I came in the day before the start of a panel, which was a bit overwhelming, but prepared me for what lies ahead. I was struck by the collegiality among the Program Directors and the professionalism of the staff. If anything, I am now even more impressed because I realize that everyone is trying to do their best, under sometimes challenging circumstances.

What personal goals would you like to accomplish while at the NSF?

I am deeply immersed in my own research, but I have become more curious about how all the pieces of the foundation fit together and how policies and directions are decided.  That’s hard to see from the “outside”, and I have already been able to get a better sense by attending seminars, retreats, and meeting people. I also felt this experience would allow me to decide whether or not I could make a difference and be happy in a longer term position at the NSF or one of the other funding agencies in the latter part of my career.

What has surprised you most about working at the NSF?

What surprised me most are the various opportunities that exist at the NSF if you can take time out of a busy schedule. I’ve been able to meet academics and Program Directors from different fields, talk to young scientists about their career goals, and attend several talks – all in the first few months! I have also been surprised at how much organizational flux there is with new people joining and others leaving; yet all the programs still run efficiently.

What are some of the challenges of serving as a rotator?

So far, the challenge has been learning the ropes (software, processes, etc.). In the future, I see the bigger challenge to make the best funding decisions. But in both cases, the fact that there are several experienced Program Directors who are always willing to answer questions and discuss issues is a huge help. This role is very different from being an established academic where one is familiar with the territory.

What would you tell someone who is thinking about serving as a Program Director at the NSF?

Serving as a Program Director is a unique opportunity to witness firsthand how much thought, complexity, and effort lies behind funding decisions. I would recommend early or mid-career scientists serve if they can afford to take the time. I’d especially encourage those who like challenges, are curious, and like to cross both social and scientific boundaries. To use an analogy – doing one’s own research is like focusing on a single star; at the NSF, you realize there are whole galaxies out there and enjoy the “big picture.”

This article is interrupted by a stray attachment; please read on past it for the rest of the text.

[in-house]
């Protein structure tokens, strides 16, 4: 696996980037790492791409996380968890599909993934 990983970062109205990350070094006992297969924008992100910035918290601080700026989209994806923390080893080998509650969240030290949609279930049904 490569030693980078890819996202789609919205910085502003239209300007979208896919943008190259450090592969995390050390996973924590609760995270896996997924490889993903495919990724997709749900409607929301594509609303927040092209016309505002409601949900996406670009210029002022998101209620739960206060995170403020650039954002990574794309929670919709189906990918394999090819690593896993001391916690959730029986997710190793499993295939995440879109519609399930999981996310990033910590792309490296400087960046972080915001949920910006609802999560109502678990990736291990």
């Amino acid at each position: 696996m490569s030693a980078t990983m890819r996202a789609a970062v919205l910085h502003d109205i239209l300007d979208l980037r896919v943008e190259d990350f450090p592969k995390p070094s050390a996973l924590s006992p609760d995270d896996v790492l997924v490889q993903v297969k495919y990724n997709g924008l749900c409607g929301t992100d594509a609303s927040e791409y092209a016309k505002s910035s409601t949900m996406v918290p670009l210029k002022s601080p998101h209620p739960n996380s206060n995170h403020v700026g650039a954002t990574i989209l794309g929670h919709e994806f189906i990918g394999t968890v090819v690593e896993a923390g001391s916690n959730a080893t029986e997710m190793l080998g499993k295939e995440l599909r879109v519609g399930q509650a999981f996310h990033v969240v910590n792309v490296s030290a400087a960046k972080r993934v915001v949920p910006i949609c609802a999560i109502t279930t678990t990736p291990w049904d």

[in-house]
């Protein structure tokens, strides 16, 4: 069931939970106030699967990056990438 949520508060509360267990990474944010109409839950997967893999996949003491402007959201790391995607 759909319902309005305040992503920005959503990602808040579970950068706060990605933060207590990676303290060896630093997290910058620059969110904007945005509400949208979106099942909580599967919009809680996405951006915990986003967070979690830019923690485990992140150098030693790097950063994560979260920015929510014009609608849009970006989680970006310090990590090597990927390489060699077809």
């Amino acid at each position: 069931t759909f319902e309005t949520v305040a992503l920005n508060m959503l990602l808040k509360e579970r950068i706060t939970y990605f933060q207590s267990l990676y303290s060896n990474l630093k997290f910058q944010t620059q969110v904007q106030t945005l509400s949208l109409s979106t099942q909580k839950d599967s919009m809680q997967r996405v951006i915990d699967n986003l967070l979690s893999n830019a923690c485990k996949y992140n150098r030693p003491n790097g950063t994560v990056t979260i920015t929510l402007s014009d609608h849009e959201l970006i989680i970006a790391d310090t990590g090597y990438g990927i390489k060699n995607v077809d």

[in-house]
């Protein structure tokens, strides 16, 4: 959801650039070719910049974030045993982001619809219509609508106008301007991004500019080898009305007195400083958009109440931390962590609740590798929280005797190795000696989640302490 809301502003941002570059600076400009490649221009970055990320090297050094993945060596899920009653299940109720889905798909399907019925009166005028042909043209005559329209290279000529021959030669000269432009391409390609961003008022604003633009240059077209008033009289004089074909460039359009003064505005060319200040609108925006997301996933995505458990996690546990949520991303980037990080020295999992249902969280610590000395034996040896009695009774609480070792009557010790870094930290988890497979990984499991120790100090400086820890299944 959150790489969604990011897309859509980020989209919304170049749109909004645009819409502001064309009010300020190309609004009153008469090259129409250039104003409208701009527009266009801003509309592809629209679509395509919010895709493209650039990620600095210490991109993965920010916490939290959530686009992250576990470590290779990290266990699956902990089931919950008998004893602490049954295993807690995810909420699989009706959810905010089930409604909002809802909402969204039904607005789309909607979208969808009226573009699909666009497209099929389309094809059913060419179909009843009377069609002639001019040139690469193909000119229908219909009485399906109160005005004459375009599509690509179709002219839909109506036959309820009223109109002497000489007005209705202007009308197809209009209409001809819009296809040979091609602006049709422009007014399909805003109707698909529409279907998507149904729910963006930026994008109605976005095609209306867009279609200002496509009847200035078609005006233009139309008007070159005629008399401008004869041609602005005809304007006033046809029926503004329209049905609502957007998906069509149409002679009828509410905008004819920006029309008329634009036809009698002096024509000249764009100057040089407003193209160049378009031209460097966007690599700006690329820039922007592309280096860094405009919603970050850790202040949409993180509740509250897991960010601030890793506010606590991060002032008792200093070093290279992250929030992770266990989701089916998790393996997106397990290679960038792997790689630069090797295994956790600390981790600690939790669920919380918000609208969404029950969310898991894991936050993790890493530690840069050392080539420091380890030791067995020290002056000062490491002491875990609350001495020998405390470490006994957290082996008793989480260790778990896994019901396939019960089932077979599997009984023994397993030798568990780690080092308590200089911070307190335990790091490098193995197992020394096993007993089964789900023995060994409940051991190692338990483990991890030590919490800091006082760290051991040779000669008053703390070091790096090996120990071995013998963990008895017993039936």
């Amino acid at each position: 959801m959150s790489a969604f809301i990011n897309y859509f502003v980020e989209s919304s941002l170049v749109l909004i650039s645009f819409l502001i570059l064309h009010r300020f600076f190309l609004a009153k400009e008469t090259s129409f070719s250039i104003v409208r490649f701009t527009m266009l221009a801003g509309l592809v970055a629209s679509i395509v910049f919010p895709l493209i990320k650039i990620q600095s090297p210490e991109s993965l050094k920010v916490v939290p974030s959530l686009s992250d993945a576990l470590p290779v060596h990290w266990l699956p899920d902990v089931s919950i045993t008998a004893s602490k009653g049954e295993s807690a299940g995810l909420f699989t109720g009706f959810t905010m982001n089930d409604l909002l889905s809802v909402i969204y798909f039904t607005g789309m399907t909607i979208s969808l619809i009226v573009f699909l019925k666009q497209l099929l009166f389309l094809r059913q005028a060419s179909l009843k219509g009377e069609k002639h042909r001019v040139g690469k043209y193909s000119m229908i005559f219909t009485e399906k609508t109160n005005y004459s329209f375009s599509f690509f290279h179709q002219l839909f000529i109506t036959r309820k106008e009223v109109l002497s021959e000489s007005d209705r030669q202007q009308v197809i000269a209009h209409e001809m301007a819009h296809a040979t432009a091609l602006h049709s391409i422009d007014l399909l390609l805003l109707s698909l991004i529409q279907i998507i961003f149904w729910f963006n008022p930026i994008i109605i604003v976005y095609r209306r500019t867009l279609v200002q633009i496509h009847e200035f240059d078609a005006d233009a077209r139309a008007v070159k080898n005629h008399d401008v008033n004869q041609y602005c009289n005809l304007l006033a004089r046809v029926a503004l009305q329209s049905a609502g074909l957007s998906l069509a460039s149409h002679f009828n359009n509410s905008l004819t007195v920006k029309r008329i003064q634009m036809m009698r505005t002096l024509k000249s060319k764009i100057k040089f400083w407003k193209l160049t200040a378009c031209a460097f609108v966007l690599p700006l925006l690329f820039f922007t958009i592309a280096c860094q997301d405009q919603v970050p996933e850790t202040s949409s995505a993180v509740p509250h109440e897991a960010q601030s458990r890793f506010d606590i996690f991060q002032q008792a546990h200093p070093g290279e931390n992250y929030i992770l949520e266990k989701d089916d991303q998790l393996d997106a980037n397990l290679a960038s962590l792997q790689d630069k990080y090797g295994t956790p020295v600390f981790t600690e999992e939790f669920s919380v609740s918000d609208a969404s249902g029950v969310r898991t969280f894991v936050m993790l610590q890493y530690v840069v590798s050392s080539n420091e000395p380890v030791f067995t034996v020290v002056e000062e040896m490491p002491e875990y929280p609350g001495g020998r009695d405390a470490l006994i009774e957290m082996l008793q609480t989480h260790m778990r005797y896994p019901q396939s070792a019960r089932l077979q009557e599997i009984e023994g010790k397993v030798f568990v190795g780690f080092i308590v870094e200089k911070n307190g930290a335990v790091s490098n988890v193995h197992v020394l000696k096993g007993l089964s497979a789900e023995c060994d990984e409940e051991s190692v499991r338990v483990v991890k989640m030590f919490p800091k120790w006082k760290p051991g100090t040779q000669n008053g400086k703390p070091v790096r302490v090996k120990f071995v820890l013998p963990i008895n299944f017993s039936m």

When friends or colleagues find out that you work at the NSF, what do they say or ask?

For most of my scientist friends, working at the NSF represents the daunting challenge of using scarce resources to promote excellence in basic science and build diversity. There are some who say I must be a risk-taker who likes a challenge, but others who think I have a great opportunity to contribute to and strengthen the science community. Frankly, I think it’s a bit of both and I am eager to see how my perspectives change over the next few months.


Image of Dr. Jose Garcia (Investigator at UPRC), Dr. Karilys González Nieves (Investigator at UPRC), Dr. Luis Cubano (Co-Project Director, UPRC Title V), Dr. Reyda González-Nieves (MCB Acting Operations Manager), Dr. Larry Halverson (SSB Program Director), Ms. Raquel Marti (Project Director, UPRC Title V), Dr. Linda Hyman (MCB Division Director), Dr. Wilson Francisco (MB Program Director), Dr. Jose Alvarez (Faculty Development, UPRC Title V), Dr. Moisés Orengo Avilés (UPRC Chancellor), Dr. Awilda Nueñez (Academic Dean at UPRC), and Dr. Jose Santiago (Investigator at UPRC)

Workshop Coordinators and Presenters (from left): Dr. Jose Garcia (Investigator at UPRC), Dr. Karilys González Nieves (Investigator at UPRC), Dr. Luis Cubano (Co-Project Director, UPRC Title V), Dr. Reyda González-Nieves (MCB Acting Operations Manager), Dr. Larry Halverson (SSB Program Director), Ms. Raquel Marti (Project Director, UPRC Title V), Dr. Linda Hyman (MCB Division Director), Dr. Wilson Francisco (MB Program Director), Dr. Jose Alvarez (Faculty Development, UPRC Title V), Dr. Moisés Orengo Avilés (UPRC Chancellor), Dr. Awilda Nueñez (Academic Dean at UPRC), and Dr. Jose Santiago (Investigator at UPRC)